It is impossible to not hear the term ‘Bangladeshi’ when you are in Assam. It is a term that divides Assam;a region where human migration precedes national boundaries by centuries. No one ever says that there are no Bangladeshis in Assam; the questions seem far more focused on “what to do with them”. It is also pretty clear that no one exactly knows who a “Bangladeshi” is: Assamese Muslims, Bengali Muslims, Bengali Hindus and sometimes even Assamese Hindus, along with even Nepalis and Bodos, have all been signalled out as Bangladeshis. When human lives are reduced to statistics and government policies put one religion against the other, it is the marginalised who suffer the most.The Idea Of a ‘Foreigner’ :
Sajahan Ali talking to TwoCircles.net about his detention.
Sajahan Ali talking to TwoCircles.net about his detention.
The Assam Accord, signed in 1985, has played an extremely important role in this regard. The issue of ‘foreigner’ was central to this Accord. Contested migrations after two partitions (1947 and 1971) along with a subsequent surge in Assamese nationalism resulted in a policing of “foreigners”. As a result, the Assam accord enlisted a series of measures to be taken as part of a Memorandum of Understanding between the then Prime Minister Rajiv Gandhi and the All Assam Students Union along with Assam Gana Sangram Parishad. One of the most important points of the Accord was that all ‘foreigners’ who had arrived after March 1971 be expelled from the state.
The Creation of a D voter :
Following the Accord, it was in July 1997 that the Election Commission of India (ECI) asked the state government to segregate its citizens and non-citizens. Following this, the ECI prepared a list of voters in the state and mark ‘D’ (doubtful) next to the names of people who were suspected to be non-citizens. In 1997, this list included 3.5 lakh names. As of February 2017 according to Assam Parliamentary Affairs minister Chandra Mohan Patowary, the Assam Border Police were conducting investigations into 6,21,688 cases related to foreigners till October 2016. Of these, 4,44,189 were referred to the 100 Tribunals established in the state, where about 2,01,928 cases are still pending.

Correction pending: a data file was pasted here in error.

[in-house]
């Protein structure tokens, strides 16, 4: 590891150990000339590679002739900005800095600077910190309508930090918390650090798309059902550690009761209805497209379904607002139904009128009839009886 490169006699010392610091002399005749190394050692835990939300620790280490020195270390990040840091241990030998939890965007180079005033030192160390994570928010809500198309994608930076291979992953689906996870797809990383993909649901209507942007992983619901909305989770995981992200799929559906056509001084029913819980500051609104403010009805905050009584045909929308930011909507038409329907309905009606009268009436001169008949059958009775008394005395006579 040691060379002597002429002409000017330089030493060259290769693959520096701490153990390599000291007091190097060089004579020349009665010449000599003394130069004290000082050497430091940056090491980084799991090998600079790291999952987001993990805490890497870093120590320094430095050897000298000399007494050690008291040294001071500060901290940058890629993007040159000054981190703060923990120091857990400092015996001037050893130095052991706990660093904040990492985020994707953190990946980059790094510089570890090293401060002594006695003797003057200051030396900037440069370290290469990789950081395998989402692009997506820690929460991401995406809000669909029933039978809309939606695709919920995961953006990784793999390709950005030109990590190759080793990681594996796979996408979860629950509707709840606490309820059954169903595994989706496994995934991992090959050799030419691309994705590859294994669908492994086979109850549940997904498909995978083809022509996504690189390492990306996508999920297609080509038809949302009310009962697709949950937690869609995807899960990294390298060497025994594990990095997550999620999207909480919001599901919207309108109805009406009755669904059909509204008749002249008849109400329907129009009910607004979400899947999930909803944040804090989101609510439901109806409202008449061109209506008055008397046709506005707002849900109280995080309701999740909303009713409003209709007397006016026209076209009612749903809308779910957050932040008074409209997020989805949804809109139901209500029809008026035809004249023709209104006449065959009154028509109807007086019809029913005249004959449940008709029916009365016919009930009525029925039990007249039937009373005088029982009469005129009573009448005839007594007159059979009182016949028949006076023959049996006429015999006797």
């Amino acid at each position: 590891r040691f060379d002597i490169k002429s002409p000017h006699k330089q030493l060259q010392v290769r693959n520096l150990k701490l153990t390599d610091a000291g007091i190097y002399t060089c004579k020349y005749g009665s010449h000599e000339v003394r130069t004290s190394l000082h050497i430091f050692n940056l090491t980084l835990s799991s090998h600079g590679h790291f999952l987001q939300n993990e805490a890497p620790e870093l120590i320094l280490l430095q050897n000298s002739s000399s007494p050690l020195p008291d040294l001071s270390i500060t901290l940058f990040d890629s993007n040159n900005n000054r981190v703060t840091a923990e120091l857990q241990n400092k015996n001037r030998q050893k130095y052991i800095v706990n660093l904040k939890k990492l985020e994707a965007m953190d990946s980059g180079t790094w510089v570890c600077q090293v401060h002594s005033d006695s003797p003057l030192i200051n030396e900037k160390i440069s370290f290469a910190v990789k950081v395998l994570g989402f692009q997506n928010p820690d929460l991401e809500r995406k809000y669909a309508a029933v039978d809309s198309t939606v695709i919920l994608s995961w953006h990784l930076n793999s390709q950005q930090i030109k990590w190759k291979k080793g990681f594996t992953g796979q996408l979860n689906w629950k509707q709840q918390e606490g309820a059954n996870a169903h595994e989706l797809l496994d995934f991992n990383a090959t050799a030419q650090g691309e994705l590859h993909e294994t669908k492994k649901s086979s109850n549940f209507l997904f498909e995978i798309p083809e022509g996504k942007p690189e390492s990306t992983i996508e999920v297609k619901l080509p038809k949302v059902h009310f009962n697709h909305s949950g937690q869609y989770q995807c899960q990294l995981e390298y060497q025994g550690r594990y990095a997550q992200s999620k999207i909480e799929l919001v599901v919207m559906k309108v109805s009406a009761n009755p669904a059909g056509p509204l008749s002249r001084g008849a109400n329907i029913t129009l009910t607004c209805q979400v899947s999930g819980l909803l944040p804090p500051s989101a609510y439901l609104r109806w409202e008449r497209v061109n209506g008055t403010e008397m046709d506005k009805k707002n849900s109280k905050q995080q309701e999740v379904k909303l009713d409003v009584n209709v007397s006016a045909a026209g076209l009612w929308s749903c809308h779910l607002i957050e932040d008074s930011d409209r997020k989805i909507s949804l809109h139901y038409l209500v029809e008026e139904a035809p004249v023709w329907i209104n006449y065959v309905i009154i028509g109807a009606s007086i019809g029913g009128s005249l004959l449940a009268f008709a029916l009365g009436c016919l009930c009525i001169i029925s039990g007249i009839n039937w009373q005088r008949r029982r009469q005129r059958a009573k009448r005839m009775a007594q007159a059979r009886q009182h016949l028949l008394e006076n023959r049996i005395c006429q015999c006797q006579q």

Among the cases that have been ‘resolved’ however, are the stories of about 1,800 persons who have been detained across Assam on charges of being a Bangladeshi. Even the most cursory conversations with the families of the detained people show that almost all the detainees belong to poor families who could barely afford any lawyers or appeal against the judgement issued by the Foreigners’ Tribunal. Since this issue comes under the Foreigners Act, 1946 and Foreigners (Tribunal) Order, 1964, a lot of times the lawyers are unaware of how to approach the case but nevertheless take it for easy money.
In this three-part series, TwoCircles.net looks at how detention camps are wreaking havoc with the lives of people, especially Muslims, across the state.
In the first of the three-part series, we tell the story of Sajahan Ali, an Assamese-speaking Muslim who was in jail (detention) for 11 months on charges of being an illegal Bangladeshis. While he may be out now, the case has broken his family, left him with no savings, a sizeable burden to pay off and a mortgaged house.
A week before Ramadan was about to begin, Sajahan Ali, a resident of Buzurg Manikpur village in Barpeta District, had gone over to his mother’s house for the night. Dining at a stone’s throw away from his own house, Sajahan decided to call it a night in his mother’s house while his wife and two children remained home. At that time, Sajahan Ali did not realise that this was the last night his family was together. Around midnight, the police knocked on the door. Ali, confused and scared, thought that they had come to arrest him for a small-time feud which took place a few months ago. “I remember that night well…when the police came, I thought it was because I was involved in a local feud and a fellow resident of this village had filed a complaint. But I did not understand why they needed to arrest me in the middle of the night,” Ali says in a conversation with TwoCircles.net.
TwoCircles.net met Ali in a village called Kukiripada, located about 30 km from his village, where he was working with other men erecting electric poles as part of the Deen Dayal Upadhyay Gram Jyoti Yojana. It has only been three days since he came out of the jail but Ali has little time to take rest or reflect on what happened over the past 11 months. Having erected the last pole for the day, Ali and other men sit down to discuss the trauma that Ali has undergone in the past year. “It was only when I was produced before the Foreigners’ Tribunal that I realised that I had been arrested on charges of being an illegal Bangladeshi in Assam,” he says. “I was shocked…all my life, I had been living here without any such issue. I voted in 2016 state elections and all elections before that. How did I become a Bangladeshi all of a sudden?”